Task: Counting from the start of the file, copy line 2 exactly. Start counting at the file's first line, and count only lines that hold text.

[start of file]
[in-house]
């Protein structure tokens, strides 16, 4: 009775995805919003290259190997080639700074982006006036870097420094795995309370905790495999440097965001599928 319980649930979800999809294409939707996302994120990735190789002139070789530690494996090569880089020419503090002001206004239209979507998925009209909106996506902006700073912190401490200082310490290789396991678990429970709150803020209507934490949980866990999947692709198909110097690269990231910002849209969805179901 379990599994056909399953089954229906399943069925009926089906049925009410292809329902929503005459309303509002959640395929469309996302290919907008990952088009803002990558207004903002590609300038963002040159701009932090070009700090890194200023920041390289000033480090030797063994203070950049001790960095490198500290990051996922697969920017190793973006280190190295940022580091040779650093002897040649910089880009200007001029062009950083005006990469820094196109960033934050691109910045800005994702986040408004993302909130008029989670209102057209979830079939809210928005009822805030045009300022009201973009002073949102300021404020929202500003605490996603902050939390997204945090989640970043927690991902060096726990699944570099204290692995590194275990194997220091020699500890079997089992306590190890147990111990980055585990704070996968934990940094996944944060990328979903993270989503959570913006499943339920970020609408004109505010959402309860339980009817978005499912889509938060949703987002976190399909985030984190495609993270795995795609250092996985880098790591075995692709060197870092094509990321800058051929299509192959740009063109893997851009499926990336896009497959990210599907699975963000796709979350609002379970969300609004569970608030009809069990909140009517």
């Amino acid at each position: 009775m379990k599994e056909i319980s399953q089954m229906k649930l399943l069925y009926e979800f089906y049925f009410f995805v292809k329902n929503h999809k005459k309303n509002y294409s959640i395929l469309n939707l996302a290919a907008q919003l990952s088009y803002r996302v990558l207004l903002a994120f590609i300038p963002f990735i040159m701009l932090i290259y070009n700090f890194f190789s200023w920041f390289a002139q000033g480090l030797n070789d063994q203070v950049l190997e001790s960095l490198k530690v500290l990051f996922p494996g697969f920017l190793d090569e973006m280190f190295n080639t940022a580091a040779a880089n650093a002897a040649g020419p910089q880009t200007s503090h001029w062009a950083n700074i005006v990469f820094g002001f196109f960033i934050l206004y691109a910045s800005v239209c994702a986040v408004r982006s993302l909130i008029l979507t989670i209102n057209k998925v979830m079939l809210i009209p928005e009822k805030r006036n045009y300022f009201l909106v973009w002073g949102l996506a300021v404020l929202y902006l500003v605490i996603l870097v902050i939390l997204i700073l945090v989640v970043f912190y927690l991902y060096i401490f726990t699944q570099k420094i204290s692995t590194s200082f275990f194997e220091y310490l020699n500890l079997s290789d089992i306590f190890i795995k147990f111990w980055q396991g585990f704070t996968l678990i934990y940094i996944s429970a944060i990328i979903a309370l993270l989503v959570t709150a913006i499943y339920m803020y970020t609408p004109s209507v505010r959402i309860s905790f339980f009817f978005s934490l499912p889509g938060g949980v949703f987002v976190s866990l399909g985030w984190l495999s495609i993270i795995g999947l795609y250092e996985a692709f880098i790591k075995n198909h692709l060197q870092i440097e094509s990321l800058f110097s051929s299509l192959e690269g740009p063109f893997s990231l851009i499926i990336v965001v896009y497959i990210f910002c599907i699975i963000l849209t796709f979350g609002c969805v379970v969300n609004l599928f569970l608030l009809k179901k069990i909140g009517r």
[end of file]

């Protein structure tokens, strides 16, 4: 009775995805919003290259190997080639700074982006006036870097420094795995309370905790495999440097965001599928 319980649930979800999809294409939707996302994120990735190789002139070789530690494996090569880089020419503090002001206004239209979507998925009209909106996506902006700073912190401490200082310490290789396991678990429970709150803020209507934490949980866990999947692709198909110097690269990231910002849209969805179901 379990599994056909399953089954229906399943069925009926089906049925009410292809329902929503005459309303509002959640395929469309996302290919907008990952088009803002990558207004903002590609300038963002040159701009932090070009700090890194200023920041390289000033480090030797063994203070950049001790960095490198500290990051996922697969920017190793973006280190190295940022580091040779650093002897040649910089880009200007001029062009950083005006990469820094196109960033934050691109910045800005994702986040408004993302909130008029989670209102057209979830079939809210928005009822805030045009300022009201973009002073949102300021404020929202500003605490996603902050939390997204945090989640970043927690991902060096726990699944570099204290692995590194275990194997220091020699500890079997089992306590190890147990111990980055585990704070996968934990940094996944944060990328979903993270989503959570913006499943339920970020609408004109505010959402309860339980009817978005499912889509938060949703987002976190399909985030984190495609993270795995795609250092996985880098790591075995692709060197870092094509990321800058051929299509192959740009063109893997851009499926990336896009497959990210599907699975963000796709979350609002379970969300609004569970608030009809069990909140009517």